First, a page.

Baha'is face particularly severe violations amid deteriorating religious freedom in Iran, says US6 May 2013
WASHINGTON — In its annual report on international religious freedom, the United States said religious freedom in Iran has continued to deteriorate over the past year, especially for religious minorities such as Baha'is, as well as for Christians and Sufi Muslims.
"The government of Iran continues to engage in systematic, ongoing, and egregious violations of religious freedom, including prolonged detention, torture, and executions based primarily or entirely upon the religion of the accused," said the US Commission on International Religious Freedom (USCIRF), an independent federal advisory body.
"Physical attacks, harassment, detention, arrests, and imprisonment intensified," said the USCIRF. "Even some of the recognized non-Muslim religious minorities protected under Iran's constitution – Jews, Armenian and Assyrian Christians, and Zoroastrians – face harassment, intimidation, discrimination, arrests, and imprisonment."
The annual report examines the situation of religious freedom in all countries outside the US. Since 1999, Iran has been listed as a "country of particular concern" by the US Department of State.
This year's report devoted nearly two pages to the situation of the Baha'i community of Iran.
"The Baha'i community has long been subject to particularly severe religious freedom violations," said the report. "Iranian authorities view Baha'is, who number at least 300,000, as 'heretics,' and repress them for 'apostasy' and other baseless charges."
It noted that since 1979, the Iranian government has been responsible for the deaths of more than 200 Baha'is and dismissed more than 10,000 from public sector and university jobs.
"Baha'is may not establish places of worship, schools, or any independent religious associations," said the report. "Baha'i cemeteries, holy places, and community properties are often seized or desecrated, and many important religious sites have been destroyed. The Baha'i community faces severe economic pressure, including denials of jobs in both the public and private sectors and of business licenses."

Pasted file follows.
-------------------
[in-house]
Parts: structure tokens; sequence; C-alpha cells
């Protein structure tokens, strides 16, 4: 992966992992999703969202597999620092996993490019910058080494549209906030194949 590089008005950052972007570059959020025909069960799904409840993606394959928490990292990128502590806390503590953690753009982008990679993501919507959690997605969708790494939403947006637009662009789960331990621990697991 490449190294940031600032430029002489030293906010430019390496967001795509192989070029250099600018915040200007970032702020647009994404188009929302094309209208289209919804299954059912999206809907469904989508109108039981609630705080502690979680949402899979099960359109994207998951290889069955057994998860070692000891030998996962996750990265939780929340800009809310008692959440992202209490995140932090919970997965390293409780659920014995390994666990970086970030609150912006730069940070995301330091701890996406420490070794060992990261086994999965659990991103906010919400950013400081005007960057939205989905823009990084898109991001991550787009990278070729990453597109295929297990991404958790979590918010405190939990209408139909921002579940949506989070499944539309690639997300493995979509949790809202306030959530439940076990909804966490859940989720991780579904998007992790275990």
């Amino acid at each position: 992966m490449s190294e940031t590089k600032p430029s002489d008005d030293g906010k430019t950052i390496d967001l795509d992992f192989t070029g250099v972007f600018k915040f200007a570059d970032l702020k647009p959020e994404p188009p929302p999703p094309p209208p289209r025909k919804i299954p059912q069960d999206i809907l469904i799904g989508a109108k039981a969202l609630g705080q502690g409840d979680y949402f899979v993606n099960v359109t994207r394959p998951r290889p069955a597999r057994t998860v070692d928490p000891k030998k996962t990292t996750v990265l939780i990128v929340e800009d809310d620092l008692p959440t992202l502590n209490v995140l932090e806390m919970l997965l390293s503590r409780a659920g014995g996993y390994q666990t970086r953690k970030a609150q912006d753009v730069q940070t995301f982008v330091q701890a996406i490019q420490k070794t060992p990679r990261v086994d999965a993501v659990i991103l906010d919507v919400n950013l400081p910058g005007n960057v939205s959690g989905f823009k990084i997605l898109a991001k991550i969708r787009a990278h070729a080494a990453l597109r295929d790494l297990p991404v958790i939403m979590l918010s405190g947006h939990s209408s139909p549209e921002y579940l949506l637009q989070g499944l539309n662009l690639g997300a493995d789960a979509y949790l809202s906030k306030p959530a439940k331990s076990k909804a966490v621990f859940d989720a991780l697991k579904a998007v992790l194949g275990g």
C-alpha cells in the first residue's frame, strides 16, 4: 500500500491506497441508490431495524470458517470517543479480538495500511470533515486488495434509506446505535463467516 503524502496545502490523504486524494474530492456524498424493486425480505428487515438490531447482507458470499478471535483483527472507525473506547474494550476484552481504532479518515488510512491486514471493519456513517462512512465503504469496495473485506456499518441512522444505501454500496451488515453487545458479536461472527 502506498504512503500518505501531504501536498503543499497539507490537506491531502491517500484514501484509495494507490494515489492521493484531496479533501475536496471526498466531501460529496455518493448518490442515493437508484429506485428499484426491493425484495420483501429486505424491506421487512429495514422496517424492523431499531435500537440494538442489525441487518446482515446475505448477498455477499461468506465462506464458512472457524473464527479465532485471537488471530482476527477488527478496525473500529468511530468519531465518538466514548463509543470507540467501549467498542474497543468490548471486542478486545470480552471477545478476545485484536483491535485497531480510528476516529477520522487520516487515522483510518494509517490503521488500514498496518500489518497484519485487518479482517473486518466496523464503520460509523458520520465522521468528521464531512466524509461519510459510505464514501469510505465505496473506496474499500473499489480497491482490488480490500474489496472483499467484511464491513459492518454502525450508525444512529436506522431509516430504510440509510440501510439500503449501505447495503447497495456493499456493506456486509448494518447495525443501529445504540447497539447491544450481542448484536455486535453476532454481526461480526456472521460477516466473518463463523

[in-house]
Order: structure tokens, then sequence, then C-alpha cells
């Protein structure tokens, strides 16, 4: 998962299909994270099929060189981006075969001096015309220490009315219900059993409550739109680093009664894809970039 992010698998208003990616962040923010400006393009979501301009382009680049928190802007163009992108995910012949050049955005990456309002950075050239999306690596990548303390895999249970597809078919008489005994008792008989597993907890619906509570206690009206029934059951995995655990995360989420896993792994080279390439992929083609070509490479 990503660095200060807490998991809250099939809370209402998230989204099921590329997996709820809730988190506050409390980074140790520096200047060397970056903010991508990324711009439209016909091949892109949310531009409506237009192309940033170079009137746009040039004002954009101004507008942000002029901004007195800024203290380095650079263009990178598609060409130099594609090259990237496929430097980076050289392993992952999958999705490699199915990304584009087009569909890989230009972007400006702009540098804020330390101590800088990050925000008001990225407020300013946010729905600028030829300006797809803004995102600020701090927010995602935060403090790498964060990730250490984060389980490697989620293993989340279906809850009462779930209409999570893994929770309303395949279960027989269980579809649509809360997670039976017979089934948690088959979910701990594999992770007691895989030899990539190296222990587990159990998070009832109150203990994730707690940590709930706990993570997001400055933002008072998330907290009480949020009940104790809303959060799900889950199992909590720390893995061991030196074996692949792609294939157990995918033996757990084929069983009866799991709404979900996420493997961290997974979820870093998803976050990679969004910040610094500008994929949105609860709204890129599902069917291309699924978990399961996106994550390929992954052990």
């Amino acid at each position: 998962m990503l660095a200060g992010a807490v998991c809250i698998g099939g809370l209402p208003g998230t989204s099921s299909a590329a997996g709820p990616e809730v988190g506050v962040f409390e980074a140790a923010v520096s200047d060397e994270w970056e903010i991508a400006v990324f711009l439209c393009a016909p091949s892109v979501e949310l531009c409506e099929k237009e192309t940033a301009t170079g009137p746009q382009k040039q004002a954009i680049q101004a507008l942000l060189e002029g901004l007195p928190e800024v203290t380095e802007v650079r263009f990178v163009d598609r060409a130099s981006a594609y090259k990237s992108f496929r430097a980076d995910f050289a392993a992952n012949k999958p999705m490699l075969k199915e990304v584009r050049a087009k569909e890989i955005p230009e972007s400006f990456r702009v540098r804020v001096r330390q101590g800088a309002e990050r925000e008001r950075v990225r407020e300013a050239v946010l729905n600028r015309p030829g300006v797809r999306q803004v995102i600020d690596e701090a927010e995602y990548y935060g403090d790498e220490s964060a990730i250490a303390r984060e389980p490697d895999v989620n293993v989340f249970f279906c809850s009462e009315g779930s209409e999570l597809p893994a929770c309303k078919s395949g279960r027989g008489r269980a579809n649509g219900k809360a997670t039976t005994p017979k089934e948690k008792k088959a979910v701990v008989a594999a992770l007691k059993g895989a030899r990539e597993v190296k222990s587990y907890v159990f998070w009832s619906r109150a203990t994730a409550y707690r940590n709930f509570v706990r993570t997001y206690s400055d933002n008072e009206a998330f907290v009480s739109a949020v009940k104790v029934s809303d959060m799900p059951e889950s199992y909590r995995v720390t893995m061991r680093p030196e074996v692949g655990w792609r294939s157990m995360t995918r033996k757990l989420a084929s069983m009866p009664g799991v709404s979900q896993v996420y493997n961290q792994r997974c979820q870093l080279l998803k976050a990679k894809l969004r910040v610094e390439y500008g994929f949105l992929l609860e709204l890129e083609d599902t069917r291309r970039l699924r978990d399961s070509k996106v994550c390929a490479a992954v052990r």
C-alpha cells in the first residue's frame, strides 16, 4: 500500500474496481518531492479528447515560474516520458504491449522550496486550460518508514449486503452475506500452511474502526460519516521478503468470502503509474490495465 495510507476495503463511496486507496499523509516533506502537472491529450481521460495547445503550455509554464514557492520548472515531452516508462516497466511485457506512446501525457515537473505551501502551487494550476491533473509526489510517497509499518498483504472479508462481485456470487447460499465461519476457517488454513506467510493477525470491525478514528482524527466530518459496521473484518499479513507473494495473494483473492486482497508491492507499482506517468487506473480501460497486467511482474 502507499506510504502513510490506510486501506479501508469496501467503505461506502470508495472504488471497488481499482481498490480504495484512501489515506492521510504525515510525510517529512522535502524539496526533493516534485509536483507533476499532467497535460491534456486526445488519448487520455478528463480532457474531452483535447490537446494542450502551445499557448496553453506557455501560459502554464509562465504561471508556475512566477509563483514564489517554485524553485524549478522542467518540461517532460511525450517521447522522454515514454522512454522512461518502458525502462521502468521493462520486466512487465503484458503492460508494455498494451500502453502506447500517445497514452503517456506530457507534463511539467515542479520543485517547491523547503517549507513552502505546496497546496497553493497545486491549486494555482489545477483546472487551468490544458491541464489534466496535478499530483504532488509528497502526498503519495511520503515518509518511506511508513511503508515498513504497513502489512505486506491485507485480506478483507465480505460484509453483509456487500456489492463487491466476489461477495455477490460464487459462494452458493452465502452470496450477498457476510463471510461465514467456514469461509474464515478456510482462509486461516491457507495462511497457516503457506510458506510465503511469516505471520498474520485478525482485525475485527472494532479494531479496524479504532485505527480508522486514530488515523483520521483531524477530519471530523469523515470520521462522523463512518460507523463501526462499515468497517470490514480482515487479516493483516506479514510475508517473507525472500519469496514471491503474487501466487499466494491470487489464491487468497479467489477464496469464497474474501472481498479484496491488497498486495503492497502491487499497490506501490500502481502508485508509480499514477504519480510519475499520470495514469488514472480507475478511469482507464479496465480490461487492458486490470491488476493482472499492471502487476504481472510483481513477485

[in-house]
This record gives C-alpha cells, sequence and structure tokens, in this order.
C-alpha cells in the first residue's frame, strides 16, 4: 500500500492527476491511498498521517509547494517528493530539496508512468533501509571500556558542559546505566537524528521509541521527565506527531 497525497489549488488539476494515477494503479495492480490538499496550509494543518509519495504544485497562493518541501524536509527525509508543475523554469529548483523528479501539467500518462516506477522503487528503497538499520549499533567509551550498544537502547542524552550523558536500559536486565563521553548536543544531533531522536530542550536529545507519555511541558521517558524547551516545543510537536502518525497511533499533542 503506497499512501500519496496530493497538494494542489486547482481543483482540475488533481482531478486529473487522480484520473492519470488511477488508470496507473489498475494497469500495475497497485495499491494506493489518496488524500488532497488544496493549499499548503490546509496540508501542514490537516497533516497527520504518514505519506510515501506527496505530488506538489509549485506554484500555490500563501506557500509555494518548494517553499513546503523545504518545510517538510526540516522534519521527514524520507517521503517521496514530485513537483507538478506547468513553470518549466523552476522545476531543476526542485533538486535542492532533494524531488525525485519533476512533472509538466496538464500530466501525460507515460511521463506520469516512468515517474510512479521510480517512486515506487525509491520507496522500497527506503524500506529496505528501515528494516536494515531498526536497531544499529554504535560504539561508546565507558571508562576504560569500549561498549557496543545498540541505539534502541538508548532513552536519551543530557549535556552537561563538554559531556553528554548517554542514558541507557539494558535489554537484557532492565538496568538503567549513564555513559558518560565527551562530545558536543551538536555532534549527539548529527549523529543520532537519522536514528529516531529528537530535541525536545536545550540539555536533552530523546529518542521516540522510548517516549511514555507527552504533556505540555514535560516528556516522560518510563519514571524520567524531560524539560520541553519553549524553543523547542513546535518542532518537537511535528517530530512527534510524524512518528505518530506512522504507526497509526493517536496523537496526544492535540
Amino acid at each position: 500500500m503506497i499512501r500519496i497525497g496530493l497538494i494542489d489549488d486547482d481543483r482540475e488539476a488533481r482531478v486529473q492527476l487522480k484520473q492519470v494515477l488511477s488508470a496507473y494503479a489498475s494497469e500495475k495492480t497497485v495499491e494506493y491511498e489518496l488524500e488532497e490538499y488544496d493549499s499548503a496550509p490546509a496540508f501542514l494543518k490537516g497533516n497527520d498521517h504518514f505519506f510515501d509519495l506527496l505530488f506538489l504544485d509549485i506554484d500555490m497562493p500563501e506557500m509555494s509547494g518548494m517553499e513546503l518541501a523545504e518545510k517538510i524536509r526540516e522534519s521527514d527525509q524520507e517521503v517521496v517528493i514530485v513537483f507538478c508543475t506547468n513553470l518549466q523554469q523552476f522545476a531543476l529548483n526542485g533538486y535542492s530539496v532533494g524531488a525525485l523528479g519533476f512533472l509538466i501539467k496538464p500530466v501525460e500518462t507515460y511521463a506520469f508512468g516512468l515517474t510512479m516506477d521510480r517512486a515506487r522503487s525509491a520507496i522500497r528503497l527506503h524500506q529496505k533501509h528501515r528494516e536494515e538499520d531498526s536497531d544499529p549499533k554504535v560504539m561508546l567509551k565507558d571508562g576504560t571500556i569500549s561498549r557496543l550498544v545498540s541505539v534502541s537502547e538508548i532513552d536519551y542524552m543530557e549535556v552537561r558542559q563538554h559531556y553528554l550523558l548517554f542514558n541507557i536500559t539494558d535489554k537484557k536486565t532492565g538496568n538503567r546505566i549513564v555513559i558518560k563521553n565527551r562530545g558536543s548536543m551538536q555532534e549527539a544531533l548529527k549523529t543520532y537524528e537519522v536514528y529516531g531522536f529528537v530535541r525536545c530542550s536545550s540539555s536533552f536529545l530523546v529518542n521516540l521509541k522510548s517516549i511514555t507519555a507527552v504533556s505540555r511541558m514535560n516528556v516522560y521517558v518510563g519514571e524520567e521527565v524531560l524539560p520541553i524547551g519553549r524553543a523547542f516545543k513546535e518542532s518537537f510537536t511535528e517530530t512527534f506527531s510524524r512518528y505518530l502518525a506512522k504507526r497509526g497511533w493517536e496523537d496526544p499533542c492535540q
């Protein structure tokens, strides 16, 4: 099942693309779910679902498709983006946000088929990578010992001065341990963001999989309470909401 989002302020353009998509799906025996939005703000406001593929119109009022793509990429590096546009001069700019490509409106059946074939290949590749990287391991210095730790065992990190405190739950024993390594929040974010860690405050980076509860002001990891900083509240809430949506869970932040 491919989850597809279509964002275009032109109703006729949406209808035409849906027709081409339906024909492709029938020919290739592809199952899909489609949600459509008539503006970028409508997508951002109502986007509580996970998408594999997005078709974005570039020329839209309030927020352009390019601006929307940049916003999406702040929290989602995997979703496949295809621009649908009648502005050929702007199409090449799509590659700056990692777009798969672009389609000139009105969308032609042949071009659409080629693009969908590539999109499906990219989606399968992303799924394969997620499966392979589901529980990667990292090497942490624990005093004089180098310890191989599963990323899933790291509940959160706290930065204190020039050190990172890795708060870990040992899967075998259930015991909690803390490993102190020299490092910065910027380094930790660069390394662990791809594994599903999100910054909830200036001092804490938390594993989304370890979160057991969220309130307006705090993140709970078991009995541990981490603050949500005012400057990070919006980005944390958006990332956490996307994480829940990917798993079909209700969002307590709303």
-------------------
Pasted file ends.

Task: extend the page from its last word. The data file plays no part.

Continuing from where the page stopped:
The report said over the last two years, "Baha'is have faced increasingly harsh treatment, including increasing arrests and detentions and violent attacks on private homes and personal property."
It noted that more than 650 Baha'is have been arbitrarily arrested since 2005, and that at least 110 Baha'is were held in prison as of February 2013, twice the number in early 2011.
"Iranian authorities have gone to great lengths in recent years to collect information on Baha'is and monitor their activities," said the report. "During the reporting period, dozens of Baha'is were arrested throughout the country, including in Tehran, Babolsar, Karaj, Nazarabad, Shahrekord, Semnan, Mashhad, Bandar Abbas, Shiraz, and Ghaemshahr. In most of these cases, Ministry of Intelligence officials appeared at their homes, searched the premises and confiscated computers, books and other materials, and then made arrests. In most cases, no formal charges were filed."
The report also mentioned the situation of the seven imprisoned Baha'i leaders, Fariba Kamalabadi, Jamaloddin Khanjani, Afif Naemi, Saeid Rezaie, Mahvash Sabet, Behrouz Tavakkoli, and Vahid Tizfahm, noting that they have been imprisoned since 2008 on "an assortment of dubious charges, ranging from espionage to 'corruption on the earth.'"
"In August 2010, the seven were sentenced to 20 years in prison. The two women currently are held in Evin prison while the five men are held under appalling conditions in the notorious Gohardasht prison outside Tehran. Attorneys for the seven Baha'is, including Nobel Laureate Shirin Ebadi, have had extremely limited access to their clients and court proceedings," said the report.
The full report can be read at http://www.uscirf.gov/